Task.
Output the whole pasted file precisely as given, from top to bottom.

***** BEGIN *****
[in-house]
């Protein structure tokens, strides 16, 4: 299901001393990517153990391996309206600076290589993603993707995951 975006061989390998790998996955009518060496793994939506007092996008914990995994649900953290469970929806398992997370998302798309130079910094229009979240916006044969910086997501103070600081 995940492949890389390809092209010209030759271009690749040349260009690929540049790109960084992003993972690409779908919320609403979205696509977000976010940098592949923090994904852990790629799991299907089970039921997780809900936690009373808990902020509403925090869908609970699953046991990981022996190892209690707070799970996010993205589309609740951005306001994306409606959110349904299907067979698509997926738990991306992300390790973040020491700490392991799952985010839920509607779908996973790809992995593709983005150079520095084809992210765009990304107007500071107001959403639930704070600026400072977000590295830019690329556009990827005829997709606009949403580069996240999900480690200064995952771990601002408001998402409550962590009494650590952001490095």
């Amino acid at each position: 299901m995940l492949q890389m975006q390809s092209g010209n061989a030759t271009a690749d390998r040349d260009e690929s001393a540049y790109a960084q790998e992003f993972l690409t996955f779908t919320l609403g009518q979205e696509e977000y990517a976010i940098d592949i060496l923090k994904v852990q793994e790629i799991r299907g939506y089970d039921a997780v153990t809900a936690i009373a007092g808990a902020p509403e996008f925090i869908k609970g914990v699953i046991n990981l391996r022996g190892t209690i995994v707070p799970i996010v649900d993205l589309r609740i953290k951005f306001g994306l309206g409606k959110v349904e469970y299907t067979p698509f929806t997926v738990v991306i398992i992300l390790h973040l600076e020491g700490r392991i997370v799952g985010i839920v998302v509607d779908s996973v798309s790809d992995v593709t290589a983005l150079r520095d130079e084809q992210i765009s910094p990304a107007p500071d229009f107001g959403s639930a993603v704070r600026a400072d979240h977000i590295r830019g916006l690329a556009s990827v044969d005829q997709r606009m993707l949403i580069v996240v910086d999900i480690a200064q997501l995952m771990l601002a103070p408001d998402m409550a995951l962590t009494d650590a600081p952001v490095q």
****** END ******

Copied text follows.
[in-house]
């Protein structure tokens, strides 16, 4: 299901001393990517153990391996309206600076290589993603993707995951 975006061989390998790998996955009518060496793994939506007092996008914990995994649900953290469970929806398992997370998302798309130079910094229009979240916006044969910086997501103070600081 995940492949890389390809092209010209030759271009690749040349260009690929540049790109960084992003993972690409779908919320609403979205696509977000976010940098592949923090994904852990790629799991299907089970039921997780809900936690009373808990902020509403925090869908609970699953046991990981022996190892209690707070799970996010993205589309609740951005306001994306409606959110349904299907067979698509997926738990991306992300390790973040020491700490392991799952985010839920509607779908996973790809992995593709983005150079520095084809992210765009990304107007500071107001959403639930704070600026400072977000590295830019690329556009990827005829997709606009949403580069996240999900480690200064995952771990601002408001998402409550962590009494650590952001490095």
């Amino acid at each position: 299901m995940l492949q890389m975006q390809s092209g010209n061989a030759t271009a690749d390998r040349d260009e690929s001393a540049y790109a960084q790998e992003f993972l690409t996955f779908t919320l609403g009518q979205e696509e977000y990517a976010i940098d592949i060496l923090k994904v852990q793994e790629i799991r299907g939506y089970d039921a997780v153990t809900a936690i009373a007092g808990a902020p509403e996008f925090i869908k609970g914990v699953i046991n990981l391996r022996g190892t209690i995994v707070p799970i996010v649900d993205l589309r609740i953290k951005f306001g994306l309206g409606k959110v349904e469970y299907t067979p698509f929806t997926v738990v991306i398992i992300l390790h973040l600076e020491g700490r392991i997370v799952g985010i839920v998302v509607d779908s996973v798309s790809d992995v593709t290589a983005l150079r520095d130079e084809q992210i765009s910094p990304a107007p500071d229009f107001g959403s639930a993603v704070r600026a400072d979240h977000i590295r830019g916006l690329a556009s990827v044969d005829q997709r606009m993707l949403i580069v996240v910086d999900i480690a200064q997501l995952m771990l601002a103070p408001d998402m409550a995951l962590t009494d650590a600081p952001v490095q």